And thank you for the upgraded version of "FAST GOOD CHEAP PICK TWO" diagram. Very useful and confirmed that I should go to look for another job already.

      0 points
  • Surjith S MSurjith S M, almost 2 years ago

    You need a help on a prototype but you did not share any screen. If you provide screenshots (hide sensitive info if any), you will get more response on how you can tackle this.

    1 point
  • Harper Lieblich, almost 2 years ago

    It's hard to tell exactly what went wrong without seeing some examples, but there's a handful of things that might have happened that have nothing to do with the number of supported user flows in your prototype.

    Your test may have worked perfectly. You may have just gotten a bad result because you're design didn't do a good enough job explaining to users why they have to use a share function.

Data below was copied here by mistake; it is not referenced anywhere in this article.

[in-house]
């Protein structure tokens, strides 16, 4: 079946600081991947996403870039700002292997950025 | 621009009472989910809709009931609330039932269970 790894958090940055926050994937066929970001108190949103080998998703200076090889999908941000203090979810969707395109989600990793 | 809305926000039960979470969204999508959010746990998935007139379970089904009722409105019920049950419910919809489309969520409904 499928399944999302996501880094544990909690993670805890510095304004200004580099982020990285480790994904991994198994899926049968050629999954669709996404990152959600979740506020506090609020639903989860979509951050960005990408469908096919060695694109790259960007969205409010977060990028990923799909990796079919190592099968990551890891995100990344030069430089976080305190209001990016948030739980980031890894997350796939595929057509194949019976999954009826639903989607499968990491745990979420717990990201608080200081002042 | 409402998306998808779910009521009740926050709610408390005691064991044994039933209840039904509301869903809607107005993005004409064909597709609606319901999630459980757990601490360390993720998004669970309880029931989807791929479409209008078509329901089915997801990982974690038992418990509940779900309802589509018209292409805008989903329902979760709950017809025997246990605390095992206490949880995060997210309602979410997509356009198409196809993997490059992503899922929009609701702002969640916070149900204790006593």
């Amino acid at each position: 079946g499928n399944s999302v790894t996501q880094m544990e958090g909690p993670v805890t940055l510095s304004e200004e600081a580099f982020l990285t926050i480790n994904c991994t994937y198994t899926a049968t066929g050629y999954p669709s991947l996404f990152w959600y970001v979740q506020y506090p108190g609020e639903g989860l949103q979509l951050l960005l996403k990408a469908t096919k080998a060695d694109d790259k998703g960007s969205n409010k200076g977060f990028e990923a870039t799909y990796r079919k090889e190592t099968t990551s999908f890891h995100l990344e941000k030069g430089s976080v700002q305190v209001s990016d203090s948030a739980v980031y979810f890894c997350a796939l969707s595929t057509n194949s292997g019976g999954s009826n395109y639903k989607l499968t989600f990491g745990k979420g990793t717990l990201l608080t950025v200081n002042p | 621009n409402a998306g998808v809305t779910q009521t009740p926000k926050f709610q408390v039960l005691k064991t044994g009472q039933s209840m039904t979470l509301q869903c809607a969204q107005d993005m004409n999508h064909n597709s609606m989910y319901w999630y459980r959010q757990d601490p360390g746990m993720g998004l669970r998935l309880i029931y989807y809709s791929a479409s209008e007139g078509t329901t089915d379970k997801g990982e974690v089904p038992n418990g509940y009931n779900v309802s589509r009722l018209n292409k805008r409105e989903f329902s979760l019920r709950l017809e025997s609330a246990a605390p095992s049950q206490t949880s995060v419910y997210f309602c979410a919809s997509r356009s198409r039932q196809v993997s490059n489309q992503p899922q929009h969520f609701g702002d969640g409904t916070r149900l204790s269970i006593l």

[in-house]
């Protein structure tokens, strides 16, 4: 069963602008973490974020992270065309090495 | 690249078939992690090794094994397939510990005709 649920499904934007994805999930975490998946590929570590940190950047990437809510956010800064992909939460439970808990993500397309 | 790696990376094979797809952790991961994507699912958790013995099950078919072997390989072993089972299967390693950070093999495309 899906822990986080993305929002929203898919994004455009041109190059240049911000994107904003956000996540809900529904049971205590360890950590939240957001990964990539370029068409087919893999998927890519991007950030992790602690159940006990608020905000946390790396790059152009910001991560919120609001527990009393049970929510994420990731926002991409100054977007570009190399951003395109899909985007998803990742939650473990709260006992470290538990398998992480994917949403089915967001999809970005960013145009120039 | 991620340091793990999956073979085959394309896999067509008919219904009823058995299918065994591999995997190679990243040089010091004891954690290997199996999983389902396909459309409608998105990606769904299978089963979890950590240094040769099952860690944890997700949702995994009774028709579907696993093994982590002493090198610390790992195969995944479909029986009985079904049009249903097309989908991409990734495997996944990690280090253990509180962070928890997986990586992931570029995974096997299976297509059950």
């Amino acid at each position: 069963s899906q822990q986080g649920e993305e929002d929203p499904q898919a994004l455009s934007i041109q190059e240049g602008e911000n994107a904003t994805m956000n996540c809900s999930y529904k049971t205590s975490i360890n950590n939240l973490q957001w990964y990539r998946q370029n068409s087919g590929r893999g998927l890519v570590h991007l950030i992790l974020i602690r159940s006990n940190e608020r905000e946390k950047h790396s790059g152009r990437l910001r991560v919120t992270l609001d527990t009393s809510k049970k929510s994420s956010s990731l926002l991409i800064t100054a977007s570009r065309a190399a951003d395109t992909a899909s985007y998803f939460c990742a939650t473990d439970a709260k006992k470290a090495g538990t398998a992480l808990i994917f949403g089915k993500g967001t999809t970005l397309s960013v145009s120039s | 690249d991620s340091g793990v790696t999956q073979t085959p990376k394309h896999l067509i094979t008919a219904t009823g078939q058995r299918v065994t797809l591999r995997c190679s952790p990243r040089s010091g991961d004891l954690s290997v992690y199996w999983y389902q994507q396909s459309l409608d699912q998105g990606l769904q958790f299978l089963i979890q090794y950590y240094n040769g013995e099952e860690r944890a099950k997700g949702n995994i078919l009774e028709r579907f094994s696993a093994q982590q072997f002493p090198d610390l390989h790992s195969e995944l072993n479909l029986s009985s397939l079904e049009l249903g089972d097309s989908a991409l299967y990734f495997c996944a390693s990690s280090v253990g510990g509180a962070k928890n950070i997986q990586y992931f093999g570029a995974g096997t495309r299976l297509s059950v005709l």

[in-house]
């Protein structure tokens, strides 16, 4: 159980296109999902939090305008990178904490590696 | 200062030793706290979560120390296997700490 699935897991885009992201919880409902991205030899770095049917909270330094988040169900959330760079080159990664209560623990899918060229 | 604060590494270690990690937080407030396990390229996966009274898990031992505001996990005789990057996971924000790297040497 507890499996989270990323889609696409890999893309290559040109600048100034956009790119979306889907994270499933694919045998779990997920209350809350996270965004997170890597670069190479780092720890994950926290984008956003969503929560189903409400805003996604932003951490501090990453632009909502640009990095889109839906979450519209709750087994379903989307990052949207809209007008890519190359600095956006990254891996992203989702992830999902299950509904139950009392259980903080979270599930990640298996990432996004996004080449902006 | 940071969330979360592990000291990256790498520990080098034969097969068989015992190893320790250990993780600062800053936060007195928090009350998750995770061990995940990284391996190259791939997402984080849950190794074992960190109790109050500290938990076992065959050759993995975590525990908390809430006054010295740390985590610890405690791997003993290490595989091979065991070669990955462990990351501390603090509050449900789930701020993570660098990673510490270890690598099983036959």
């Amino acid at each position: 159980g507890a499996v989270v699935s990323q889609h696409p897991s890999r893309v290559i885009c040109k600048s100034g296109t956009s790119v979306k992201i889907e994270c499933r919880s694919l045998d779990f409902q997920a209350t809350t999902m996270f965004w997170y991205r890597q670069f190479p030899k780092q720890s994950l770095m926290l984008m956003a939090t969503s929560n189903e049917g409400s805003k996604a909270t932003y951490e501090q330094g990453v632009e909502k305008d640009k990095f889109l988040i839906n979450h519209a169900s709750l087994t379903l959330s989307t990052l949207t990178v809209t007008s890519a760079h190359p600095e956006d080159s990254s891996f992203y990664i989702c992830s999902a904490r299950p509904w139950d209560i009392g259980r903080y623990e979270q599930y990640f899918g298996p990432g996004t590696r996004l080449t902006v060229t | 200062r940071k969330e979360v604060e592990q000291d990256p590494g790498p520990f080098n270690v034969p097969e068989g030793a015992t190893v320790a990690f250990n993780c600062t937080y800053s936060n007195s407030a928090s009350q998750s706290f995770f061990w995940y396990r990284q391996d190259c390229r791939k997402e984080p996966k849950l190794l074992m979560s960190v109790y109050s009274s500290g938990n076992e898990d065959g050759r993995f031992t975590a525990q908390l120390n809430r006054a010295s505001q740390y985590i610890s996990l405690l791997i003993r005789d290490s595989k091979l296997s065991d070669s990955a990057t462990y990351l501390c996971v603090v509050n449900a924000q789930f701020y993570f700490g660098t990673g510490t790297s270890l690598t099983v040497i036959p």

Your test might be missing some steps Is there a step where the user will realize that the user they're requesting from is not already on the app? They may be confused because you left that step out.

    You may need to give the user more context. You're not always starting a user at first-use. Sometimes your use case assumes the user has been using the app for a while, and they understand the context. You may need to do a better job of describing the situation to the user. "You want to get money from your friend Kate, but you're not sure she already has the app. Can you show me what you might do in that situation?

    I don't believe that usability testing prototypes need to be particularly comprehensive in order to be useful. Most usability issues will present themselves in just a few screens of UI.

    0 points